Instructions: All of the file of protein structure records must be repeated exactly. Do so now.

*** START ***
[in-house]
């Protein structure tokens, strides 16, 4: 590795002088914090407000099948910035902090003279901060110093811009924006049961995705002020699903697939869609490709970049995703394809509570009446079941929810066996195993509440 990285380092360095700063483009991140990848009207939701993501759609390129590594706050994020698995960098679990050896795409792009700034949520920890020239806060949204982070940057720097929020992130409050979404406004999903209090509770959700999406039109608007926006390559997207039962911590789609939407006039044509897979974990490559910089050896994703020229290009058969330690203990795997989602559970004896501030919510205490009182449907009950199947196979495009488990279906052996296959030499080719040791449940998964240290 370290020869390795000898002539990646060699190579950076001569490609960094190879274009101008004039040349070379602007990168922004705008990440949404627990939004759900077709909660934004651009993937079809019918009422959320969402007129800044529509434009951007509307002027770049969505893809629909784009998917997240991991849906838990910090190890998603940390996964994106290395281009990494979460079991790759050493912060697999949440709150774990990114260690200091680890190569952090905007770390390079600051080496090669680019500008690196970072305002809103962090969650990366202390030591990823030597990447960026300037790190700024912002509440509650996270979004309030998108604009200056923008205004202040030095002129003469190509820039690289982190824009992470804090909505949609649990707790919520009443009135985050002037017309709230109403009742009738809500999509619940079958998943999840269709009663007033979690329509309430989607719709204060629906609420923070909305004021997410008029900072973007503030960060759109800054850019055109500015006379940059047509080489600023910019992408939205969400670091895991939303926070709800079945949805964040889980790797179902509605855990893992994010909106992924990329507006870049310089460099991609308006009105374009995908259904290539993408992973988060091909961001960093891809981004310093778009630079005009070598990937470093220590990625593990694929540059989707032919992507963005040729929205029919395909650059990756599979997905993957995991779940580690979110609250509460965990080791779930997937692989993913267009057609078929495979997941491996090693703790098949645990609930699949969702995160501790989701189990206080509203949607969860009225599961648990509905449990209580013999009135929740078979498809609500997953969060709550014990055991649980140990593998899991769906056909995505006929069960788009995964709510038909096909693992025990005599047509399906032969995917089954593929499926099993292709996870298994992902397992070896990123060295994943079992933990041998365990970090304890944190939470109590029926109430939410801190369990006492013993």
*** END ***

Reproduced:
[in-house]
């Protein structure tokens, strides 16, 4: 590795002088914090407000099948910035902090003279901060110093811009924006049961995705002020699903697939869609490709970049995703394809509570009446079941929810066996195993509440 990285380092360095700063483009991140990848009207939701993501759609390129590594706050994020698995960098679990050896795409792009700034949520920890020239806060949204982070940057720097929020992130409050979404406004999903209090509770959700999406039109608007926006390559997207039962911590789609939407006039044509897979974990490559910089050896994703020229290009058969330690203990795997989602559970004896501030919510205490009182449907009950199947196979495009488990279906052996296959030499080719040791449940998964240290 370290020869390795000898002539990646060699190579950076001569490609960094190879274009101008004039040349070379602007990168922004705008990440949404627990939004759900077709909660934004651009993937079809019918009422959320969402007129800044529509434009951007509307002027770049969505893809629909784009998917997240991991849906838990910090190890998603940390996964994106290395281009990494979460079991790759050493912060697999949440709150774990990114260690200091680890190569952090905007770390390079600051080496090669680019500008690196970072305002809103962090969650990366202390030591990823030597990447960026300037790190700024912002509440509650996270979004309030998108604009200056923008205004202040030095002129003469190509820039690289982190824009992470804090909505949609649990707790919520009443009135985050002037017309709230109403009742009738809500999509619940079958998943999840269709009663007033979690329509309430989607719709204060629906609420923070909305004021997410008029900072973007503030960060759109800054850019055109500015006379940059047509080489600023910019992408939205969400670091895991939303926070709800079945949805964040889980790797179902509605855990893992994010909106992924990329507006870049310089460099991609308006009105374009995908259904290539993408992973988060091909961001960093891809981004310093778009630079005009070598990937470093220590990625593990694929540059989707032919992507963005040729929205029919395909650059990756599979997905993957995991779940580690979110609250509460965990080791779930997937692989993913267009057609078929495979997941491996090693703790098949645990609930699949969702995160501790989701189990206080509203949607969860009225599961648990509905449990209580013999009135929740078979498809609500997953969060709550014990055991649980140990593998899991769906056909995505006929069960788009995964709510038909096909693992025990005599047509399906032969995917089954593929499926099993292709996870298994992902397992070896990123060295994943079992933990041998365990970090304890944190939470109590029926109430939410801190369990006492013993």